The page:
Why is homogeneity important to understand?
Ignoring or not properly testing for homogeneity of variance may lead to erroneous conclusions about your data.
Pooled estimate of variance
Some of the calculations in your hypothesis testing and regression use a pooled variance or standard deviation which assumes you’re pooling variances of approximately equal size.
Assures distribution of your groups are essentially equal
Equal variance will help give you assurance that the distributions of your samples and populations are essentially equal.
Provides insight into possible Type 1 or 2 errors
If you fail the test for equal variance, you will have some insight into whether you should be concerned about making a Type 1 or 2 error.
An industry example of homogeneity of variance
The HR Manager was reviewing turnover statistics and wanted to know if there was any statistical difference in turnover across the company’s four sites. She was advised to use ANOVA to determine if the average turnover is different. She decided to first test the assumption of homogeneity of variance. Below are the results from the statistical software she used.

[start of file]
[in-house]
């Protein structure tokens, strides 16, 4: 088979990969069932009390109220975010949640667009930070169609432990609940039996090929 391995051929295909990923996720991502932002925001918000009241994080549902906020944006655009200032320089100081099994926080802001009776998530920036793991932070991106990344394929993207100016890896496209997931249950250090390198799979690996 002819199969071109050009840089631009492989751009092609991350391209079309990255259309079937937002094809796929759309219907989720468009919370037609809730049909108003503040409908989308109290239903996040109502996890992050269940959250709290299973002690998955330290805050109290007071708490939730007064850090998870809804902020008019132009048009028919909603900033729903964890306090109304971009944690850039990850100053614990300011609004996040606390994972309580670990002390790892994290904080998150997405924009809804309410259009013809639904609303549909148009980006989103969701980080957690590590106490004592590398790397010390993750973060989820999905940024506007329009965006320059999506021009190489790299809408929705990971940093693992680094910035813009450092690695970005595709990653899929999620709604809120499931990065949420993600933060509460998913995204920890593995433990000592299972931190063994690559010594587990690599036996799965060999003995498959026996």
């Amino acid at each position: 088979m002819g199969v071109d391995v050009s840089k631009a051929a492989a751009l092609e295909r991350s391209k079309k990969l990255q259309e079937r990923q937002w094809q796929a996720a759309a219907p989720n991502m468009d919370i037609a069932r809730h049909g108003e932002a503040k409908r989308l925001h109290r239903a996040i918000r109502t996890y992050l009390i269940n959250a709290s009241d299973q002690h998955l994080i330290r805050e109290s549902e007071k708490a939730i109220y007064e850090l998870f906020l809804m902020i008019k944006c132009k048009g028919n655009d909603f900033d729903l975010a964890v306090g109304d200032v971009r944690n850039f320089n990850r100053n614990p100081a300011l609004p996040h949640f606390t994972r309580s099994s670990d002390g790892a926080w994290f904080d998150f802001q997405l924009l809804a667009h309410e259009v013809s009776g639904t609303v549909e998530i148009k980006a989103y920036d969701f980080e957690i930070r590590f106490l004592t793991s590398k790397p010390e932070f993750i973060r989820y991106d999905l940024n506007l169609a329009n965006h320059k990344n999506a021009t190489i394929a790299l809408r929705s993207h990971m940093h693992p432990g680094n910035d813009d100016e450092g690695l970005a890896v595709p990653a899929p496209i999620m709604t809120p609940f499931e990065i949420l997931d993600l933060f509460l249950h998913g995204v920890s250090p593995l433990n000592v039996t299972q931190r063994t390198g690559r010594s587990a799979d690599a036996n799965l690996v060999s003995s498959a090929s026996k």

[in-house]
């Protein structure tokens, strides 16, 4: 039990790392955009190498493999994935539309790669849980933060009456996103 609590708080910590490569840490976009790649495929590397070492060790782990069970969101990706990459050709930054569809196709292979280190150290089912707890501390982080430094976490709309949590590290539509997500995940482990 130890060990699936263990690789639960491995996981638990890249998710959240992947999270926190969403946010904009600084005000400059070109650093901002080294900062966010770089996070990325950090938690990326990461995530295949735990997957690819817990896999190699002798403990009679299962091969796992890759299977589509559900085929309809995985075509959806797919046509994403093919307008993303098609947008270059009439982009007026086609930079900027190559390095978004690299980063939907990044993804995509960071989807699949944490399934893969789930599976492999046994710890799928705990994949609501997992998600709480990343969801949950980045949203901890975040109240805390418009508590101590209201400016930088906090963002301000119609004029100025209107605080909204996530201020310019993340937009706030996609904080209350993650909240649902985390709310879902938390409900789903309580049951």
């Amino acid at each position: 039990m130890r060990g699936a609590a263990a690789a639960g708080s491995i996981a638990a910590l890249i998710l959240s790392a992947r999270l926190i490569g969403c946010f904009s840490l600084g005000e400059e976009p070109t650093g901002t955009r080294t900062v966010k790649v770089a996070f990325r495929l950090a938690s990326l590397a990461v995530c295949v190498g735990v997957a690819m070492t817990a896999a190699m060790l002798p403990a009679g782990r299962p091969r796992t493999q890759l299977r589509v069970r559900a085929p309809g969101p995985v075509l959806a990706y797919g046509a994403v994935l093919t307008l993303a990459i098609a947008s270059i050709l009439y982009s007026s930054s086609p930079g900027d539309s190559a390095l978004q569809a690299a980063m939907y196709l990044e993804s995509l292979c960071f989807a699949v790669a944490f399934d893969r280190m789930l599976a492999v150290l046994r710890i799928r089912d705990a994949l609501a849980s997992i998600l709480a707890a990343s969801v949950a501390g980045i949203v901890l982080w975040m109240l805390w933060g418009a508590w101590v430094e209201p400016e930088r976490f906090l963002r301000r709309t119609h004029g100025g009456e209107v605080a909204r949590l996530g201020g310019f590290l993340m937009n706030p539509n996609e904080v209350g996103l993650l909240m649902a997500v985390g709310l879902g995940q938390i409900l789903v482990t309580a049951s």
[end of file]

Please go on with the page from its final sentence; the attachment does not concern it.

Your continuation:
Because the p-value is greater than their selected alpha risk of .05, the manager concluded the four variances are statistically equal.
3 best practices when thinking about homogeneity of variance
Here are a few tips to help you understand how to handle homogeneity of variance.
1. Test for homogeneity of variance before testing your means
Often, it is best to test for all assumptions before going ahead and doing your desired statistical test. The common ones are testing the assumption of normality and homogeneity of variance.
2. Try to obtain group samples of approximately the same size
Varying sample sizes may impact your variance and thus the homogeneity of those group variances.
3. Consider using Welch’s test or nonparametric test.
If you fail your initial assumptions of equal variance, you can use Welch’s test where appropriate or a nonparametric test or as a last resort, transform your data.
Frequently Asked Questions (FAQ) about homogeneity of variance
1. What if my data groups don’t have equal variances?
If you are doing a 2-sample t test you can use Welch’s test which does not have an assumption of equal variance.
2. How do I interpret the Levene’s test?
The null hypothesis is that the variances are equal. The alternative hypothesis is they are different. If your p-value is smaller than your alpha risk, you will reject the null hypothesis and conclude your variances are not equal.
3. If my data is not normally distributed, which test should I use for homogeneity of variance?
The Levene test is more robust to violations of the normality assumption.
Wrapping up homogeneity of variance
Several statistical tools have an underlying assumption of equal variance or homogeneity of variance. If the assumption is violated, your results may not be valid. There are a variety of options and alternatives which you can use to get the answers you want despite not being compliant with the assumption of equal variance.